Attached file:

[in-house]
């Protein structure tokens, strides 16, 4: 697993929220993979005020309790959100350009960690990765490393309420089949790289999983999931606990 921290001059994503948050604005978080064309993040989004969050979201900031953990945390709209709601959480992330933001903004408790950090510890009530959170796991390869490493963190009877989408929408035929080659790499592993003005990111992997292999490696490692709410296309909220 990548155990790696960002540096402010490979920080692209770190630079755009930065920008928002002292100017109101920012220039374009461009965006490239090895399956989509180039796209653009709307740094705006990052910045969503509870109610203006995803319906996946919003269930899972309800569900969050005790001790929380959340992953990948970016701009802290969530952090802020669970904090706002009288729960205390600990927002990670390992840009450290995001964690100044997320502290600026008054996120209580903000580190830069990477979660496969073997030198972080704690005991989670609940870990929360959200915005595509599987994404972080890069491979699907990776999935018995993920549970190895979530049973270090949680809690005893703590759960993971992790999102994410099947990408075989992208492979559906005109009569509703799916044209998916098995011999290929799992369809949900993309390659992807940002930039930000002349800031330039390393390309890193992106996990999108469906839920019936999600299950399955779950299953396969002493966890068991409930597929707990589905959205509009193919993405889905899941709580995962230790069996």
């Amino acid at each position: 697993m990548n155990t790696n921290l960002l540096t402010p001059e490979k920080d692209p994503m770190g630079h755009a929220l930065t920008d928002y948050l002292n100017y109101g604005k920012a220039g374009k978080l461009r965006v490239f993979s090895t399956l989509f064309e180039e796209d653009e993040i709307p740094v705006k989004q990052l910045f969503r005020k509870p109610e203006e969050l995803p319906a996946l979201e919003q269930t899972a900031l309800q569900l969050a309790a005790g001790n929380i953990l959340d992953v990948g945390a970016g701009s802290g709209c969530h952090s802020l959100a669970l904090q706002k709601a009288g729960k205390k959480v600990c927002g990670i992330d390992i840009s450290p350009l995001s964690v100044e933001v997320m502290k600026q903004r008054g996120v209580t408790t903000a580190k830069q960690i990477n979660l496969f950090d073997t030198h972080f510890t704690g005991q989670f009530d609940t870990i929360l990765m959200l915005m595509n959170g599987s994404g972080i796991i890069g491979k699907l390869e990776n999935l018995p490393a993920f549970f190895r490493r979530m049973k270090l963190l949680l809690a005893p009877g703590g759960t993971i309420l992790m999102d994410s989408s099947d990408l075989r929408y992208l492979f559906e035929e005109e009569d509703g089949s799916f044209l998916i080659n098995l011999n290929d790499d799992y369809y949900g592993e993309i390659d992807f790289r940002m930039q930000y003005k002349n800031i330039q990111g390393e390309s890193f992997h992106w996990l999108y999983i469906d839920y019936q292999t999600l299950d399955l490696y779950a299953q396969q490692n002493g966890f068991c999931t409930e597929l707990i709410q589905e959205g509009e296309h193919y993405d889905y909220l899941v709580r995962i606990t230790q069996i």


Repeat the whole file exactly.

[in-house]
């Protein structure tokens, strides 16, 4: 697993929220993979005020309790959100350009960690990765490393309420089949790289999983999931606990 921290001059994503948050604005978080064309993040989004969050979201900031953990945390709209709601959480992330933001903004408790950090510890009530959170796991390869490493963190009877989408929408035929080659790499592993003005990111992997292999490696490692709410296309909220 990548155990790696960002540096402010490979920080692209770190630079755009930065920008928002002292100017109101920012220039374009461009965006490239090895399956989509180039796209653009709307740094705006990052910045969503509870109610203006995803319906996946919003269930899972309800569900969050005790001790929380959340992953990948970016701009802290969530952090802020669970904090706002009288729960205390600990927002990670390992840009450290995001964690100044997320502290600026008054996120209580903000580190830069990477979660496969073997030198972080704690005991989670609940870990929360959200915005595509599987994404972080890069491979699907990776999935018995993920549970190895979530049973270090949680809690005893703590759960993971992790999102994410099947990408075989992208492979559906005109009569509703799916044209998916098995011999290929799992369809949900993309390659992807940002930039930000002349800031330039390393390309890193992106996990999108469906839920019936999600299950399955779950299953396969002493966890068991409930597929707990589905959205509009193919993405889905899941709580995962230790069996």
């Amino acid at each position: 697993m990548n155990t790696n921290l960002l540096t402010p001059e490979k920080d692209p994503m770190g630079h755009a929220l930065t920008d928002y948050l002292n100017y109101g604005k920012a220039g374009k978080l461009r965006v490239f993979s090895t399956l989509f064309e180039e796209d653009e993040i709307p740094v705006k989004q990052l910045f969503r005020k509870p109610e203006e969050l995803p319906a996946l979201e919003q269930t899972a900031l309800q569900l969050a309790a005790g001790n929380i953990l959340d992953v990948g945390a970016g701009s802290g709209c969530h952090s802020l959100a669970l904090q706002k709601a009288g729960k205390k959480v600990c927002g990670i992330d390992i840009s450290p350009l995001s964690v100044e933001v997320m502290k600026q903004r008054g996120v209580t408790t903000a580190k830069q960690i990477n979660l496969f950090d073997t030198h972080f510890t704690g005991q989670f009530d609940t870990i929360l990765m959200l915005m595509n959170g599987s994404g972080i796991i890069g491979k699907l390869e990776n999935l018995p490393a993920f549970f190895r490493r979530m049973k270090l963190l949680l809690a005893p009877g703590g759960t993971i309420l992790m999102d994410s989408s099947d990408l075989r929408y992208l492979f559906e035929e005109e009569d509703g089949s799916f044209l998916i080659n098995l011999n290929d790499d799992y369809y949900g592993e993309i390659d992807f790289r940002m930039q930000y003005k002349n800031i330039q990111g390393e390309s890193f992997h992106w996990l999108y999983i469906d839920y019936q292999t999600l299950d399955l490696y779950a299953q396969q490692n002493g966890f068991c999931t409930e597929l707990i709410q589905e959205g509009e296309h193919y993405d889905y909220l899941v709580r995962i606990t230790q069996i």